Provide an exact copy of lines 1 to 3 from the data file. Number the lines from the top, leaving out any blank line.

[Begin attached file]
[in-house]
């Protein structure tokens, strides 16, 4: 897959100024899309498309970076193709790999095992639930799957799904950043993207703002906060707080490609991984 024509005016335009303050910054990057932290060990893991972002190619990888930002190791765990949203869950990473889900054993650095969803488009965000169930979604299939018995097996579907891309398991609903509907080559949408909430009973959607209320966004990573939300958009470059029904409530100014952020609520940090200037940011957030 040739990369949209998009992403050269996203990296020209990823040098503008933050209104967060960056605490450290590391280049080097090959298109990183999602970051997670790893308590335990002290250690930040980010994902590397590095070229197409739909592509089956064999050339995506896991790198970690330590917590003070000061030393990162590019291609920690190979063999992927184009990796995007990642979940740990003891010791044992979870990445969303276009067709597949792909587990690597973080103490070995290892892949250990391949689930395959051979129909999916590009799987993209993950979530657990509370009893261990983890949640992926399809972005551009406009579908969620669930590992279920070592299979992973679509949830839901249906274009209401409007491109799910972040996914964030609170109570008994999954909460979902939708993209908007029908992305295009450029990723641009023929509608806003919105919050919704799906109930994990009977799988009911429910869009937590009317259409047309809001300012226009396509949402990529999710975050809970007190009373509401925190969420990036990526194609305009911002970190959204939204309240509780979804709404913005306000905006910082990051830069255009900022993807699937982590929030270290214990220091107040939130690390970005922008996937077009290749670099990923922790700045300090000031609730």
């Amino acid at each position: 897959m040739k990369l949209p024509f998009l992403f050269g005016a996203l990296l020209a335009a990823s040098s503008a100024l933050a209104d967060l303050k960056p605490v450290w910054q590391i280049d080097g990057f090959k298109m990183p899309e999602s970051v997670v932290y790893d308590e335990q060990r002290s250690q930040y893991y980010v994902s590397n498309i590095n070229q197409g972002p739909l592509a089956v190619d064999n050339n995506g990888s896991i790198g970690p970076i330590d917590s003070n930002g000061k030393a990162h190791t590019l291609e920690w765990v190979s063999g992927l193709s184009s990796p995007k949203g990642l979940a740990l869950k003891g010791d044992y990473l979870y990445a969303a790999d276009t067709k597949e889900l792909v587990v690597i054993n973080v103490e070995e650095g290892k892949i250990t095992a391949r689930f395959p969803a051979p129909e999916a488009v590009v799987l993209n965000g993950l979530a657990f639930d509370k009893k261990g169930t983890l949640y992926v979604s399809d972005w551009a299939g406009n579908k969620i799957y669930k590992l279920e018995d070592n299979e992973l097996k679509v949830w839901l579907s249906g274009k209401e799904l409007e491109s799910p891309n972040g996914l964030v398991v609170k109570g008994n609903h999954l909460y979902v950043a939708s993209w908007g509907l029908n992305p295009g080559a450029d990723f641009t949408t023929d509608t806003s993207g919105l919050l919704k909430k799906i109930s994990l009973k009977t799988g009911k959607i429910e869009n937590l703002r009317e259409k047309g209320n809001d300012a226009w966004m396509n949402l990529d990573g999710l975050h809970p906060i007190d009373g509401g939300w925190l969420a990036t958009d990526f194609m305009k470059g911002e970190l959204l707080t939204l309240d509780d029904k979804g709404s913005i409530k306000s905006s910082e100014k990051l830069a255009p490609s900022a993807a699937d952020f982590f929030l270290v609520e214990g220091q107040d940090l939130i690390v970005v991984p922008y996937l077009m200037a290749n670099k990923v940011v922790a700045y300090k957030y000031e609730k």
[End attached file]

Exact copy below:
[in-house]
């Protein structure tokens, strides 16, 4: 897959100024899309498309970076193709790999095992639930799957799904950043993207703002906060707080490609991984 024509005016335009303050910054990057932290060990893991972002190619990888930002190791765990949203869950990473889900054993650095969803488009965000169930979604299939018995097996579907891309398991609903509907080559949408909430009973959607209320966004990573939300958009470059029904409530100014952020609520940090200037940011957030 040739990369949209998009992403050269996203990296020209990823040098503008933050209104967060960056605490450290590391280049080097090959298109990183999602970051997670790893308590335990002290250690930040980010994902590397590095070229197409739909592509089956064999050339995506896991790198970690330590917590003070000061030393990162590019291609920690190979063999992927184009990796995007990642979940740990003891010791044992979870990445969303276009067709597949792909587990690597973080103490070995290892892949250990391949689930395959051979129909999916590009799987993209993950979530657990509370009893261990983890949640992926399809972005551009406009579908969620669930590992279920070592299979992973679509949830839901249906274009209401409007491109799910972040996914964030609170109570008994999954909460979902939708993209908007029908992305295009450029990723641009023929509608806003919105919050919704799906109930994990009977799988009911429910869009937590009317259409047309809001300012226009396509949402990529999710975050809970007190009373509401925190969420990036990526194609305009911002970190959204939204309240509780979804709404913005306000905006910082990051830069255009900022993807699937982590929030270290214990220091107040939130690390970005922008996937077009290749670099990923922790700045300090000031609730």
């Amino acid at each position: 897959m040739k990369l949209p024509f998009l992403f050269g005016a996203l990296l020209a335009a990823s040098s503008a100024l933050a209104d967060l303050k960056p605490v450290w910054q590391i280049d080097g990057f090959k298109m990183p899309e999602s970051v997670v932290y790893d308590e335990q060990r002290s250690q930040y893991y980010v994902s590397n498309i590095n070229q197409g972002p739909l592509a089956v190619d064999n050339n995506g990888s896991i790198g970690p970076i330590d917590s003070n930002g000061k030393a990162h190791t590019l291609e920690w765990v190979s063999g992927l193709s184009s990796p995007k949203g990642l979940a740990l869950k003891g010791d044992y990473l979870y990445a969303a790999d276009t067709k597949e889900l792909v587990v690597i054993n973080v103490e070995e650095g290892k892949i250990t095992a391949r689930f395959p969803a051979p129909e999916a488009v590009v799987l993209n965000g993950l979530a657990f639930d509370k009893k261990g169930t983890l949640y992926v979604s399809d972005w551009a299939g406009n579908k969620i799957y669930k590992l279920e018995d070592n299979e992973l097996k679509v949830w839901l579907s249906g274009k209401e799904l409007e491109s799910p891309n972040g996914l964030v398991v609170k109570g008994n609903h999954l909460y979902v950043a939708s993209w908007g509907l029908n992305p295009g080559a450029d990723f641009t949408t023929d509608t806003s993207g919105l919050l919704k909430k799906i109930s994990l009973k009977t799988g009911k959607i429910e869009n937590l703002r009317e259409k047309g209320n809001d300012a226009w966004m396509n949402l990529d990573g999710l975050h809970p906060i007190d009373g509401g939300w925190l969420a990036t958009d990526f194609m305009k470059g911002e970190l959204l707080t939204l309240d509780d029904k979804g709404s913005i409530k306000s905006s910082e100014k990051l830069a255009p490609s900022a993807a699937d952020f982590f929030l270290v609520e214990g220091q107040d940090l939130i690390v970005v991984p922008y996937l077009m200037a290749n670099k990923v940011v922790a700045y300090k957030y000031e609730k």